Up On The Roof

A Waimanalo market-cafe leads the way with a rooftop garden, growing much of the produce for its daily needs

Rasa Fournier
Wednesday - September 28, 2011
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Kevin Vaccarello (right) and Alan Joaquin. Nathalie Walker photo .(JavaScript must be enabled to view this email address)

As for the roof farm, Joaquin is like a farmer for hire, leasing roof space from Vaccarello who in turn purchases the specialty organic crops. The two men hope to overproduce so that they can sell their nutrient rich greens at farmers markets and get samples out to chefs to get the community invested in the experience.

“It’s a no-brainer,” says Joaquin. “Who doesn’t want to support a business in Hawaii that employs local people, protects the environment and uses growing practices that produce healthy foods, that keep medical expenses down, work absentees lower, and diabetes and obesity reduced? It’s a grassroots effort in the super early stages, but it’s going to become more viable as the early adopter stage gets to mass acceptance. Why have lettuce from 3,800 miles away when it can come from eight feet above our heads? All I need is someone to say do it and it’s done.”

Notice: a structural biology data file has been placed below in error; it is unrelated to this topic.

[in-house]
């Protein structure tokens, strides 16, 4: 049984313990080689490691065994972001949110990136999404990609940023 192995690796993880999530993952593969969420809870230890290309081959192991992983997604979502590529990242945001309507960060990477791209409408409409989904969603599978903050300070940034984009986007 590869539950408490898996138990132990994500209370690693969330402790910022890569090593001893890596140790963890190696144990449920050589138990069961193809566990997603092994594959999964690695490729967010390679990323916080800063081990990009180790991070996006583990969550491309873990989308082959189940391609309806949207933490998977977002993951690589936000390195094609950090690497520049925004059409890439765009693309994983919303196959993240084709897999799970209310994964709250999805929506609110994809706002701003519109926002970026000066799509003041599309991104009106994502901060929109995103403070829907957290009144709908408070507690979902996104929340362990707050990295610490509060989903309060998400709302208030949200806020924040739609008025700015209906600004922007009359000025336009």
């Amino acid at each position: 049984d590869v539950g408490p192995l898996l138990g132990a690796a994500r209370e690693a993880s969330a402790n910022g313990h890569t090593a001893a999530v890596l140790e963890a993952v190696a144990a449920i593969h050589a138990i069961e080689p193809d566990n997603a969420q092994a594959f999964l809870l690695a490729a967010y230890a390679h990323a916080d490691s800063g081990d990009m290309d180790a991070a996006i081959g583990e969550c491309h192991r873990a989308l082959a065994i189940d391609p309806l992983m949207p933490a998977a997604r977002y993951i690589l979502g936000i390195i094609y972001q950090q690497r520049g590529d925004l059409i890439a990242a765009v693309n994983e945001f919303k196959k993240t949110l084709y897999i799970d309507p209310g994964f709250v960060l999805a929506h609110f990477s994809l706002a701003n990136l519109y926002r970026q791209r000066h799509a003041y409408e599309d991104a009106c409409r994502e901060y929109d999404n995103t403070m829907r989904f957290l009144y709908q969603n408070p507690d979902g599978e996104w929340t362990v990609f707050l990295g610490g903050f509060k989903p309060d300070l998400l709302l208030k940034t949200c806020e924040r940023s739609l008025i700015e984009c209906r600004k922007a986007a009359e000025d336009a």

FarmRoof is already taking off. Two new FarmRoofs are in the works for Kaka’ako, and the company is in the beginning stages of a partnership with Kamehameha Schools. The KCC Farmer’s Market sells FarmRoof Greens at the college’s Culinary Arts Department booth under the label “KCC Super Sustainable Salad,” touting the “super nutrient content and super sustainable origin” of the crop. FarmRoof also is being featured in the film Ingredients Hawaii, which has its world premiere at the 2011 HIFF coming up in October, and Joaquin will be among the world famous food elite when he speaks on day two (Sept. 30) of the annual Hawaii Food & Wine Festival in a Table Talk presentation titled “Ideas, Innovations and Inspiration.”

The video of the FarmRoof installation was such a hit that when Joaquin and Vaccarello set a date for the public to enjoy a rooftop farm tour, they were instantly overbooked.

“The demand is there,” notes Vaccarello. “Everyone who comes to the café finds the FarmRoof pretty fascinating. I want to turn Sweet Home into a community center so that it’s an enjoyable and transformative experience. People will come, check out the roof, see that we have a PV system, water and waste management, that we’re recycling and composting. Just by eating the food and loving the flavors, they’ll start to become part of the solution.

“There’s hundreds of acres of viable roofs that can be used to grow food, and aesthetically it would look really nice to have fields of green out there. Imagine if people fly in and see the green paradise that they expect.”

What a tasty vision indeed!

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